This Time, It Pays To Be NearsightedJeffrey M. Laderman
When interest rates dropped in the mid-1980s, yield-hungry investors barreled into long-term U.S. government bond funds, only to suffer large losses when rates shot up in 1987. They then turned to "high-yield" bond funds. But the junk-bond market collapsed, big issuers defaulted, and the value of the funds plunged. Now, with bank interest rates at a 20-year low, people are pouring money into mutual funds that invest in shorter-term bonds. Will the crowd be wrong again?
Not likely. This time, bond-fund buyers are finally getting it right. In equity funds, it's best to invest for the long term. But in bond funds, shorter is better--whether it's corporate, government, municipal, or international. In fact, 27 of the 36 bond funds that won the top performance rating in the BUSINESS WEEK Mutual Fund Scoreboard are short- to intermediate-term funds (table, page 92 44 ). To help investors identify the best bond funds, we've expanded the annual Scoreboard to cover 555 funds, 100 more than last year.
"We're thankful that most of the new money has been coming into the short- and intermediate-term funds," says Ian MacKinnon, head of fixed-income investments for Vanguard Group. "Shareholders are not just trying to maximize yield. They can perceive the risks and act accordingly."
BALANCING ACT. Short-term bonds (and short-term bond funds) typically yield less than intermediate-term bonds, and both yield less than long-term funds. But yield doesn't tell the whole story. The longer the maturity of a bond--the time until the principal is returned by the issuer--the more sensitive the bond's price is to changes in interest rates. So determining the optimal fixed-income investment is weighing how much more risk you have to take for the extra yield.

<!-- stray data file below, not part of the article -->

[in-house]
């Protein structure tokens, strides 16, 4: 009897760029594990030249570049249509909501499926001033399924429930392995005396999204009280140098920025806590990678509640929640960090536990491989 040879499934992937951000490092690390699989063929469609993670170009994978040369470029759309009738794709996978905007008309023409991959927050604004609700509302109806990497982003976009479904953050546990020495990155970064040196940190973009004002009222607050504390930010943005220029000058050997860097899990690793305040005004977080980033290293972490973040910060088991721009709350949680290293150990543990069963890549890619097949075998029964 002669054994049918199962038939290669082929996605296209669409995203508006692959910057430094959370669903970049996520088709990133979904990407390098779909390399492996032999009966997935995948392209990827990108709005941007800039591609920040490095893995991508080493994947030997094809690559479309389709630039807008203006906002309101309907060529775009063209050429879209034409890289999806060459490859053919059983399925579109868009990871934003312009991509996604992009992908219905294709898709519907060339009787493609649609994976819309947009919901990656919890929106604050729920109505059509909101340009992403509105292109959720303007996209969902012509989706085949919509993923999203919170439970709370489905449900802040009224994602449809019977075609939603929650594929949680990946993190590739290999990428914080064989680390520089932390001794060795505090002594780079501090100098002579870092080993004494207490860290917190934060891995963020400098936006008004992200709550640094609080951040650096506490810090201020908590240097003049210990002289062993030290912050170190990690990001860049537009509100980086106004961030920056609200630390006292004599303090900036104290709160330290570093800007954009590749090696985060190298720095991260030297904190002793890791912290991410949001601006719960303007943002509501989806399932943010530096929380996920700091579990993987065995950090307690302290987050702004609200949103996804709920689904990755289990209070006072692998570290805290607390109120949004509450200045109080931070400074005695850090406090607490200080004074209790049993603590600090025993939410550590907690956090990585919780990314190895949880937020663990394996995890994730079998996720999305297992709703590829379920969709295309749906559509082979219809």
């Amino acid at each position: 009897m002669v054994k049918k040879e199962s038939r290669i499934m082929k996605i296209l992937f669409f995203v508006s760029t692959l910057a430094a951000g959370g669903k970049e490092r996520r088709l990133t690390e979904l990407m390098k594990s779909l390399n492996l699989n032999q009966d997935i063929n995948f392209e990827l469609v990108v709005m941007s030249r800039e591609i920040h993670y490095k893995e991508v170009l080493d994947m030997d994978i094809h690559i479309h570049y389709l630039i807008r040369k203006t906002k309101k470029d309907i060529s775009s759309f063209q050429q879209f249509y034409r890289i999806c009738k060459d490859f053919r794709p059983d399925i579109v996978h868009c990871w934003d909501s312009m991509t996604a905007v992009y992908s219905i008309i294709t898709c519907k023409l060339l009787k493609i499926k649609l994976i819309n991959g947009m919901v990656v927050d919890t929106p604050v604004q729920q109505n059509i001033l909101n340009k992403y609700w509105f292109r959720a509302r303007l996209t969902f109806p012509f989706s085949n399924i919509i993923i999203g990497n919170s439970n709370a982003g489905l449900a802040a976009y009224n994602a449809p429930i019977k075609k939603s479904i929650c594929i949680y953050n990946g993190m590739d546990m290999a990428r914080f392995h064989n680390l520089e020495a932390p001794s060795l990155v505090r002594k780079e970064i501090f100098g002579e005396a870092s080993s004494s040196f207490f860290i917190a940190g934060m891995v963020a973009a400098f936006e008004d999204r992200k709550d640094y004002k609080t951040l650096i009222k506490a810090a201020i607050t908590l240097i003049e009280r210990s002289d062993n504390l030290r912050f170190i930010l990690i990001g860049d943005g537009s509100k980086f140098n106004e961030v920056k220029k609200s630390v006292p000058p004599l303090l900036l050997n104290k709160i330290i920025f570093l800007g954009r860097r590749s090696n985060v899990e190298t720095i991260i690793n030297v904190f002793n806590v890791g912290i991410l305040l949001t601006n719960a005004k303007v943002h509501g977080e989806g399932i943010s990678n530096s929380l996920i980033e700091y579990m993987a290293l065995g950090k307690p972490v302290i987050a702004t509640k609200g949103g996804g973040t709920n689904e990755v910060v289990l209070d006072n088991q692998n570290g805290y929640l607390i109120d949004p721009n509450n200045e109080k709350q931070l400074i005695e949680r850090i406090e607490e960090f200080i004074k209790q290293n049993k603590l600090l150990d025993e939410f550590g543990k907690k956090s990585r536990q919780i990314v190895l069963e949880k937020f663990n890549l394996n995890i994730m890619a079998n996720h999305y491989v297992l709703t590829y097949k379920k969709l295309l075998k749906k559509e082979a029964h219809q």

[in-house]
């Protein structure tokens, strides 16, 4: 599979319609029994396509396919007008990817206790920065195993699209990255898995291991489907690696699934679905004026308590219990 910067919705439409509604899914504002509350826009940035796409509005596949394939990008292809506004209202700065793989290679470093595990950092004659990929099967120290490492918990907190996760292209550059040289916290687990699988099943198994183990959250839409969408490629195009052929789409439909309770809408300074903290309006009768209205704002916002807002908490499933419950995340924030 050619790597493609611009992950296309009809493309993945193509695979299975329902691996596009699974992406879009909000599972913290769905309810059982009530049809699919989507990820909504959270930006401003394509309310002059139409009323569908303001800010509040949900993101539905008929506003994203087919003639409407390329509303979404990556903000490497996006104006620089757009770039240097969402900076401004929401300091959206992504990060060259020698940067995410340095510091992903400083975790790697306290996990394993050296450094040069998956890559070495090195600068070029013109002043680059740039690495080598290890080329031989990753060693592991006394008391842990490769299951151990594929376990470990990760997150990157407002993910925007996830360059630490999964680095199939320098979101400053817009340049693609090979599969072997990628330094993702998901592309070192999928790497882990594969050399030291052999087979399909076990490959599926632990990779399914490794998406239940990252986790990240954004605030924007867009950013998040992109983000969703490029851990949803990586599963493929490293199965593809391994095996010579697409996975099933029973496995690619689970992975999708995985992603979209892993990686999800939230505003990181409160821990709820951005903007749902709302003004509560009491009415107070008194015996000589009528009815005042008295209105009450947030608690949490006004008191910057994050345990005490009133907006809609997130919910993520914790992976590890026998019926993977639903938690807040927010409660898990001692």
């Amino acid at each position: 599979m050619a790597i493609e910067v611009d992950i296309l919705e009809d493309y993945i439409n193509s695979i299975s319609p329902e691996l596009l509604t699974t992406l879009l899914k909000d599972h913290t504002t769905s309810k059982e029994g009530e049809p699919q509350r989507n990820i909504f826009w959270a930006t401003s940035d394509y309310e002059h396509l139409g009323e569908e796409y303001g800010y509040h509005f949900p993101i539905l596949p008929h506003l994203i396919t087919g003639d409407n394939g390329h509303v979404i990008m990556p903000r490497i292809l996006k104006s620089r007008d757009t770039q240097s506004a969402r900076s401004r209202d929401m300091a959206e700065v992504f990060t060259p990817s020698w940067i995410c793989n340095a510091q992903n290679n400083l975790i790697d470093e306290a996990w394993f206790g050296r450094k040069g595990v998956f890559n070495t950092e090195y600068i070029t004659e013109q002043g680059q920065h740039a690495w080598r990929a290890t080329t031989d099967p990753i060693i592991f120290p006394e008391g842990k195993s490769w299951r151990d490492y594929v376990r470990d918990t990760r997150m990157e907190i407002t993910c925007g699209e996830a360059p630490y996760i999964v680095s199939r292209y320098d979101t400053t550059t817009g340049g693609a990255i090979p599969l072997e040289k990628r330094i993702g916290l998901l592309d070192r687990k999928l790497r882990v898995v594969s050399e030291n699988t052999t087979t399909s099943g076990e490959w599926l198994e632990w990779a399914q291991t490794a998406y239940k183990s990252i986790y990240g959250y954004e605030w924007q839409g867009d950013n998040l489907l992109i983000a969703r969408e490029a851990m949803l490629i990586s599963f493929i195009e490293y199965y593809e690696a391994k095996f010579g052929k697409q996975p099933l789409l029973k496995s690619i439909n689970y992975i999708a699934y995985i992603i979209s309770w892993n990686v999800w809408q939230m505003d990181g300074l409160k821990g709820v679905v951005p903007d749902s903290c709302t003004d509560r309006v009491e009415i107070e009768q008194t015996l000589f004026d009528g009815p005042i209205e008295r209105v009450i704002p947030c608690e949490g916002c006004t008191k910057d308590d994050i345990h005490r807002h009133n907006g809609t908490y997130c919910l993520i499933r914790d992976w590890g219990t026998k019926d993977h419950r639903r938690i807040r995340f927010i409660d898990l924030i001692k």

Investors can't take all the credit for flying to shorter-term funds. They are responding partly to what mutual-fund companies promote. Says Avi Nachmany of Strategic Insight, a mutual-fund consulting firm: "These `low-volatility' funds have been designed for winning customers from depository institutions, and they've been very successful."
Not all short-term or "low-volatility" funds are alike. The funds get a lot more specific in their prospectuses. In general, most short-term funds keep their portfolio maturities below three years. Intermediate funds may stretch as high as 10 or 12. Beyond that, a bond fund is usually considered long-term.
Long-term yields look really tempting right now. Francis H. Trainer Jr., head of fixed-income investing at Sanford C. Bernstein & Co. and portfolio manager of the top-rated Bernstein Short Duration Plus Fund, says that most of the time, investors pick up only an additional 0.5 percentage points in moving from short- to intermediate-term securities, and another 0.5 percentage points for going long-term. A two-year Treasury note currently yields only 5%, and a 30-year bond, 7.8%. That's an unusually high difference between short- and long-term rates.
JUNK BUNK. But beware the long term. If interest rates go up one percentage point, the price of short-term bonds may be cut by 2%; the intermediates, 5%, but the long-term, 12%, offsetting 18 months of interest. Says Trainer: "The risks in long-term bonds are such that you might as well buy equities."
Of course, none of this mattered much in 1991, when interest rates fell. Bonds soared and bond funds scored the best total returns since 1985. The juiciest returns came from high-yield corporates, or junk-bond funds, up 38.7%. But that's only a rebound from several disastrous years. The longer-term returns tell the real story. A thousand dollars invested in the average junk fund at the start of 1989 would have grown to only $1,185 at the end of 1991. That's less than what the average money-market fund would have returned.
Morever, few junk-bond investors stuck around for the rebound. Consider the Dean Witter High Yield Securities Fund, which two years ago had about $1.1 billion in assets. In 1990, it posted an abysmal negative 40.1% total return, and shareholders left in droves. Despite a 67.2% bounceback in 1991, the fund now has only about $425 million in assets. New investors missed the revival, too. Only 8% of the the $78.4 billion invested in bond funds last year went to high-yield funds.